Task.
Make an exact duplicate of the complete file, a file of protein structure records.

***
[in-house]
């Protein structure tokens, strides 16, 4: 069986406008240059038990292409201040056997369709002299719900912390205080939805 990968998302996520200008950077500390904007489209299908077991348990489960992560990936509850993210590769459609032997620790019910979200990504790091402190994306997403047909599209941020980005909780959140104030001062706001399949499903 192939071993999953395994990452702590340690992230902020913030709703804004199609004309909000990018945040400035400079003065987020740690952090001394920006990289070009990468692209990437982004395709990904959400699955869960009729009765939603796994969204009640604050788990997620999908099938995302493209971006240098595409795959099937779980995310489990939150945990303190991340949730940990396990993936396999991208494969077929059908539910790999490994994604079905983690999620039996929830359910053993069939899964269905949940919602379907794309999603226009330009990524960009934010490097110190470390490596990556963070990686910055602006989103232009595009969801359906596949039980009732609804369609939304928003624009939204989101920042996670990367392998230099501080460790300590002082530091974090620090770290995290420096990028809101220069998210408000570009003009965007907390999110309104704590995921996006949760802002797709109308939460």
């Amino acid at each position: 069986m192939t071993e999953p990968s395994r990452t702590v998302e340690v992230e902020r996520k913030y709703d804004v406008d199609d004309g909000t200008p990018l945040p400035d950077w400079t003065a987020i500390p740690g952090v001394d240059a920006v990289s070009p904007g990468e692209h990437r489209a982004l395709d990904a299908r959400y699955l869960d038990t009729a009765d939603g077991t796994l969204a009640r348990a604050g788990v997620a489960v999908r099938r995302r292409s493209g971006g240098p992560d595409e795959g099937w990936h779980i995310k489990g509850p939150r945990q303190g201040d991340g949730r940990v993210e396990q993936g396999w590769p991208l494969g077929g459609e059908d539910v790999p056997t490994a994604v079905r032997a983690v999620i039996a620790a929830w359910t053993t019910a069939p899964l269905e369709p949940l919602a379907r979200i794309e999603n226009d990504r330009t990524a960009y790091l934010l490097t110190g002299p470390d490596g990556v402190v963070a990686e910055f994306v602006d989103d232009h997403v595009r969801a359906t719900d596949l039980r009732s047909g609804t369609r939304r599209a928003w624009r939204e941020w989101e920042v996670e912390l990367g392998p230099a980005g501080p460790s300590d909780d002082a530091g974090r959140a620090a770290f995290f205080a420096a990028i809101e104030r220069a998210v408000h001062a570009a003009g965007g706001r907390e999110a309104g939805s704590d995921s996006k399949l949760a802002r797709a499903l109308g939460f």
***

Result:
[in-house]
């Protein structure tokens, strides 16, 4: 069986406008240059038990292409201040056997369709002299719900912390205080939805 990968998302996520200008950077500390904007489209299908077991348990489960992560990936509850993210590769459609032997620790019910979200990504790091402190994306997403047909599209941020980005909780959140104030001062706001399949499903 192939071993999953395994990452702590340690992230902020913030709703804004199609004309909000990018945040400035400079003065987020740690952090001394920006990289070009990468692209990437982004395709990904959400699955869960009729009765939603796994969204009640604050788990997620999908099938995302493209971006240098595409795959099937779980995310489990939150945990303190991340949730940990396990993936396999991208494969077929059908539910790999490994994604079905983690999620039996929830359910053993069939899964269905949940919602379907794309999603226009330009990524960009934010490097110190470390490596990556963070990686910055602006989103232009595009969801359906596949039980009732609804369609939304928003624009939204989101920042996670990367392998230099501080460790300590002082530091974090620090770290995290420096990028809101220069998210408000570009003009965007907390999110309104704590995921996006949760802002797709109308939460």
């Amino acid at each position: 069986m192939t071993e999953p990968s395994r990452t702590v998302e340690v992230e902020r996520k913030y709703d804004v406008d199609d004309g909000t200008p990018l945040p400035d950077w400079t003065a987020i500390p740690g952090v001394d240059a920006v990289s070009p904007g990468e692209h990437r489209a982004l395709d990904a299908r959400y699955l869960d038990t009729a009765d939603g077991t796994l969204a009640r348990a604050g788990v997620a489960v999908r099938r995302r292409s493209g971006g240098p992560d595409e795959g099937w990936h779980i995310k489990g509850p939150r945990q303190g201040d991340g949730r940990v993210e396990q993936g396999w590769p991208l494969g077929g459609e059908d539910v790999p056997t490994a994604v079905r032997a983690v999620i039996a620790a929830w359910t053993t019910a069939p899964l269905e369709p949940l919602a379907r979200i794309e999603n226009d990504r330009t990524a960009y790091l934010l490097t110190g002299p470390d490596g990556v402190v963070a990686e910055f994306v602006d989103d232009h997403v595009r969801a359906t719900d596949l039980r009732s047909g609804t369609r939304r599209a928003w624009r939204e941020w989101e920042v996670e912390l990367g392998p230099a980005g501080p460790s300590d909780d002082a530091g974090r959140a620090a770290f995290f205080a420096a990028i809101e104030r220069a998210v408000h001062a570009a003009g965007g706001r907390e999110a309104g939805s704590d995921s996006k399949l949760a802002r797709a499903l109308g939460f």